Surprisingly, the value of personal injury cases is not just determined by the responsible party’s insurance company. The decider of fact – either a judge or jury – is the ultimate decider of a case’s worth. The responsible party’s insurance company typically knows how much judges or juries award plaintiffs with similar cases. The responsible party’s insurance company usually offers a settlement based on this knowledge.
The most common damages in a personal injury case are loss of earning capacity, medical expenses, and pain and suffering. For this post, we will keep it simple and assume the injured party has fully recovered from his/her injuries and is no longer being treated for the injuries.
While loss of earning capacity can encompass much more, for simple personal injury cases loss of earning capacity is often measured by the amount of compensation – wages, salary, tips, bonuses – not earned as a result of the accident. Loss of earning capacity also includes time missed from work while receiving treatment for injuries. Luckily, even if the injured party was paid by his/her employer during an absence – through PTO or other employment benefits – the injured party can still recover the amount the injured party should have lost if without such benefits. Why is this? Texas law does not want to allow the responsible party to benefit solely because the injured party had employment benefits.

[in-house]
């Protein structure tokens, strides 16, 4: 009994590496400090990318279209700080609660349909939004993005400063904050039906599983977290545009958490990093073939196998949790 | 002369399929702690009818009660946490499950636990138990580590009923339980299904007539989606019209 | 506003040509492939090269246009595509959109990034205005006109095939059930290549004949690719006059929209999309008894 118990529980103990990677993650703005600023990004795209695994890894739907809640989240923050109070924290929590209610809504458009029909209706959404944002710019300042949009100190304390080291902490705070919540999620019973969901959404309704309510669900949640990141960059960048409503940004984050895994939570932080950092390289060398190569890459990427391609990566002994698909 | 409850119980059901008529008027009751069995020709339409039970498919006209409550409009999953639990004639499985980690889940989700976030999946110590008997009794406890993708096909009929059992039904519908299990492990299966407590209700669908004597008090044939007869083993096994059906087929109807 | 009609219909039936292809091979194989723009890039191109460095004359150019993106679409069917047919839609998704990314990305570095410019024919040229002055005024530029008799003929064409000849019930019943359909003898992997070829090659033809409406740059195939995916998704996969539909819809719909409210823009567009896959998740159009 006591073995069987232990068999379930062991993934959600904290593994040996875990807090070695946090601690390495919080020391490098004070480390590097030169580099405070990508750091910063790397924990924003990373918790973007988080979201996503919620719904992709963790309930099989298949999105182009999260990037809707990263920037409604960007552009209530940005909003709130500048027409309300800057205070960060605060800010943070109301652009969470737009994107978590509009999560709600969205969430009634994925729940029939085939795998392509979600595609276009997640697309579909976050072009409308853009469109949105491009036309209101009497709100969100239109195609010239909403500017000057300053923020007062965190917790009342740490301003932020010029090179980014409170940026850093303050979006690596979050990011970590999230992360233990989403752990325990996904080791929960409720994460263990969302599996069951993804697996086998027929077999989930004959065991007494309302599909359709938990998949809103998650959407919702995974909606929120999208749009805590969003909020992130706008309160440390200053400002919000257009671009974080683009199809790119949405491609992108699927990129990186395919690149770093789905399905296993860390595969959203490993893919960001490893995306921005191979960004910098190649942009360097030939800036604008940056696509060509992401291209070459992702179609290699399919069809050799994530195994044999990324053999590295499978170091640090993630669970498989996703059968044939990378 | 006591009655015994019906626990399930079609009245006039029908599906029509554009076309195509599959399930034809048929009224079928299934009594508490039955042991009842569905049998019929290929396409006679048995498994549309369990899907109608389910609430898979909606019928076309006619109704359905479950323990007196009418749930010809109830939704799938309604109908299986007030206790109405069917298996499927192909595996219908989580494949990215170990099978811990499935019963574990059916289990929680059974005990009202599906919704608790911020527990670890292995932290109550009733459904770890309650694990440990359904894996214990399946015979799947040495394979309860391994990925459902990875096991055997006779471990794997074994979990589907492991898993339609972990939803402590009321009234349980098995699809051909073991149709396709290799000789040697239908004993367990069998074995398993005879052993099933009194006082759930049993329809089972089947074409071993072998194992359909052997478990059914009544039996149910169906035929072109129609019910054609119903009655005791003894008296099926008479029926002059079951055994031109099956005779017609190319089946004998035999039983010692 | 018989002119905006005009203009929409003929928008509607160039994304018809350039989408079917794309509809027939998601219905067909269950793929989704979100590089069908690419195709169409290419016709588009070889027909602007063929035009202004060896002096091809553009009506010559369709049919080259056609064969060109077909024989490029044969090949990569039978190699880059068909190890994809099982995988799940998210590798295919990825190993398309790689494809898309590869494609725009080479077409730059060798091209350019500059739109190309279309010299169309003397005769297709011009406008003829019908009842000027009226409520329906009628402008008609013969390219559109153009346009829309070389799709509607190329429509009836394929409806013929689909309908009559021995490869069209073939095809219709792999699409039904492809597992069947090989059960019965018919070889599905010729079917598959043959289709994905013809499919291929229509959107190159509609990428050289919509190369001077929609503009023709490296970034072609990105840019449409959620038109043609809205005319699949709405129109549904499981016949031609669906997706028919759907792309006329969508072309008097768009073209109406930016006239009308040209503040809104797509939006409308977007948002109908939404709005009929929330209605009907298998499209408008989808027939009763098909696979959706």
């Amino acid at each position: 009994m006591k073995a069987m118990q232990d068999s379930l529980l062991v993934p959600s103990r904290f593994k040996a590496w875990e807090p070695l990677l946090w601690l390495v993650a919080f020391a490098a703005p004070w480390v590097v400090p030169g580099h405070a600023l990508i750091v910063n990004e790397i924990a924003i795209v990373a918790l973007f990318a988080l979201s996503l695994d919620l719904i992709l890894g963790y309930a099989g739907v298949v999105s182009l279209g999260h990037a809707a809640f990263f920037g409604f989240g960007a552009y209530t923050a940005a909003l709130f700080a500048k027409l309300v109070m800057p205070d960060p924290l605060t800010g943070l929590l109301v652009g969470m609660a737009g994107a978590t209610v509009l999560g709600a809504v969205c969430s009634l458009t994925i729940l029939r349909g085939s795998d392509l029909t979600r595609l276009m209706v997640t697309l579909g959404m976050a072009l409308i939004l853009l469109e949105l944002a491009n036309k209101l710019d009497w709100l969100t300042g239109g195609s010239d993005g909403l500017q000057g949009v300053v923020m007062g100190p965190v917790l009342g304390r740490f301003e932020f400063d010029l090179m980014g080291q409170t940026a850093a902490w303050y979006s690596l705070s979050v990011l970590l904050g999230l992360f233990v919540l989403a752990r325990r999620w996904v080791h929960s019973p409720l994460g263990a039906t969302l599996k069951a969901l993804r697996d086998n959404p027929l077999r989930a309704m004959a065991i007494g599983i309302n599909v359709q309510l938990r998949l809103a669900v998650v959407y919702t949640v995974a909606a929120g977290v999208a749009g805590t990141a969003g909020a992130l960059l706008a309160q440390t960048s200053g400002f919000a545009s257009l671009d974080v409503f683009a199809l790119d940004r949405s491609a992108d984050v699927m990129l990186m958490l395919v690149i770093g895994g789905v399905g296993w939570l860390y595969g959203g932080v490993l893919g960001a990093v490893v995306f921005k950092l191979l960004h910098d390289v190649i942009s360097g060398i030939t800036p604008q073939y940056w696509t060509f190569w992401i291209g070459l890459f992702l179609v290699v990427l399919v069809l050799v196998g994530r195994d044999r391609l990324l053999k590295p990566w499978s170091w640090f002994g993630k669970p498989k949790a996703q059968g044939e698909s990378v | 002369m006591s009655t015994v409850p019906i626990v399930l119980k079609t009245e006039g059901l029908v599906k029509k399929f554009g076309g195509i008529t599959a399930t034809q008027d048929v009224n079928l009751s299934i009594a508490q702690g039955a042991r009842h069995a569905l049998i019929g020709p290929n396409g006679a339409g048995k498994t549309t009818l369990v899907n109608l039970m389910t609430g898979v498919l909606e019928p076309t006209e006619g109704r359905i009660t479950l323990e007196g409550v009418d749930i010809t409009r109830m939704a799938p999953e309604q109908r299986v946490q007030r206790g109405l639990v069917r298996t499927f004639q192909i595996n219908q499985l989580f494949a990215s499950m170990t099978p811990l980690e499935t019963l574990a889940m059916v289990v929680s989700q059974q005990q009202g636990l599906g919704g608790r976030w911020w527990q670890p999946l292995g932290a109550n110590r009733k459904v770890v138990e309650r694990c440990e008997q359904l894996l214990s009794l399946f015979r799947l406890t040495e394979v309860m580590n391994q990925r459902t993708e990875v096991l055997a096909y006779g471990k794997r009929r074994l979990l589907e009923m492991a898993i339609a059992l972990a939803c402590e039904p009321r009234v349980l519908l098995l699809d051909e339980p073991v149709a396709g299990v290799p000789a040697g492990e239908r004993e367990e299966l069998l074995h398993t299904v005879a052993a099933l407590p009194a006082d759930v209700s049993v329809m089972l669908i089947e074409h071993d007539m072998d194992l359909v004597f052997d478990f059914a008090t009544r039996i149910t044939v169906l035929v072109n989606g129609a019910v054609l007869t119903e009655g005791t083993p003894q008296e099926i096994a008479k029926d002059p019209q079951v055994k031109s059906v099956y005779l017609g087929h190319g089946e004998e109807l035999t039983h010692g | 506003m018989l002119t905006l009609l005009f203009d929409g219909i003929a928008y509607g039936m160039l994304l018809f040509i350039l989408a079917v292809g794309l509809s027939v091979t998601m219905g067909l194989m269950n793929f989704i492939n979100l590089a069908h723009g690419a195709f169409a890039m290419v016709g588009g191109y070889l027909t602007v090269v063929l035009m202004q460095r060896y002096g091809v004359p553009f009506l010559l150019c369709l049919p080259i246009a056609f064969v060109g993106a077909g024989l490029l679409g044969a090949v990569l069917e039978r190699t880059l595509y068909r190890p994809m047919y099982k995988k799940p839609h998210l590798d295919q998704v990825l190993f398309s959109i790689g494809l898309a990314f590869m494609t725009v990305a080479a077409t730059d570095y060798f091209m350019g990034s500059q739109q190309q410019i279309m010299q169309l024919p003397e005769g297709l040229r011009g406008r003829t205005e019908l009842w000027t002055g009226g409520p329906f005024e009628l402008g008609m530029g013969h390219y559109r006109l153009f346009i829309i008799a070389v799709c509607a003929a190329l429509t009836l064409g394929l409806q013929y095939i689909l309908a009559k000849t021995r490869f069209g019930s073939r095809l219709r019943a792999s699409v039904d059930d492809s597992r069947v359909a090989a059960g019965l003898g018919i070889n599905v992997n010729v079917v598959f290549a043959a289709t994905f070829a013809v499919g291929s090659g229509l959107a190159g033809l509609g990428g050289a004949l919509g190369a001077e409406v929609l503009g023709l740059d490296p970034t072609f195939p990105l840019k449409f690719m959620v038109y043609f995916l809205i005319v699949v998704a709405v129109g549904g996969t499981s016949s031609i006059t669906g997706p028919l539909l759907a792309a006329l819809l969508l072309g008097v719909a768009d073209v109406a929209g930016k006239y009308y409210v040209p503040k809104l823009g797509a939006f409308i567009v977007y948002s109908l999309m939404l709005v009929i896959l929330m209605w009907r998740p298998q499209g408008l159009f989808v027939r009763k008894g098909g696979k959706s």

Medical expenses include any amounts paid by the injured party or his/her insurer towards treatment sustained as a result of the accident. Medical expenses also include any amount still expected to be paid to medical providers. Any amount written off by medical providers is usually not recoverable under Texas law. Injured parties should carefully evaluate their medical bills for amounts actually paid to the medical provider or expected to be paid by the medical provider. Medical providers often write-off a chunk of their medical bills pursuant to its contracts with health insurance plans or self-pay discounts.
“Pain and suffering” is actually one of several types of damages which are not as easily calculated as loss of earning capacity or medical expenses. Other similar types of damages include mental anguish, disfigurement, and physical impairment. At trial, all of these similar types of damages will be assigned separate monetary awards by the judge or jury. However, when pain and suffering is calculated for settlement purposes, these other types of damages are often rolled into pain and suffering. The responsible party’s insurance company typically values pain and suffering by multiplying paid medical expenses by one, two, three times or more. More severe injuries typically will typically be valued higher than less severe injuries. For example, if an injured party’s paid medical expenses total $5,000 and the injured party sustained light to moderate injuries, the responsible party’s insurance company may offer an additional $5,000 for pain and suffering. These numbers may vary depending on several other factors.
Central to the valuation of a personal injury case is how much the injured party will ultimately receive from a recovery after hiring an attorney and reimbursing his/her health insurance company. The next two topics will cover (1) how much of your recovery an attorney will charge; and (2) how much your health insurer is entitled to reimbursement from your recovery.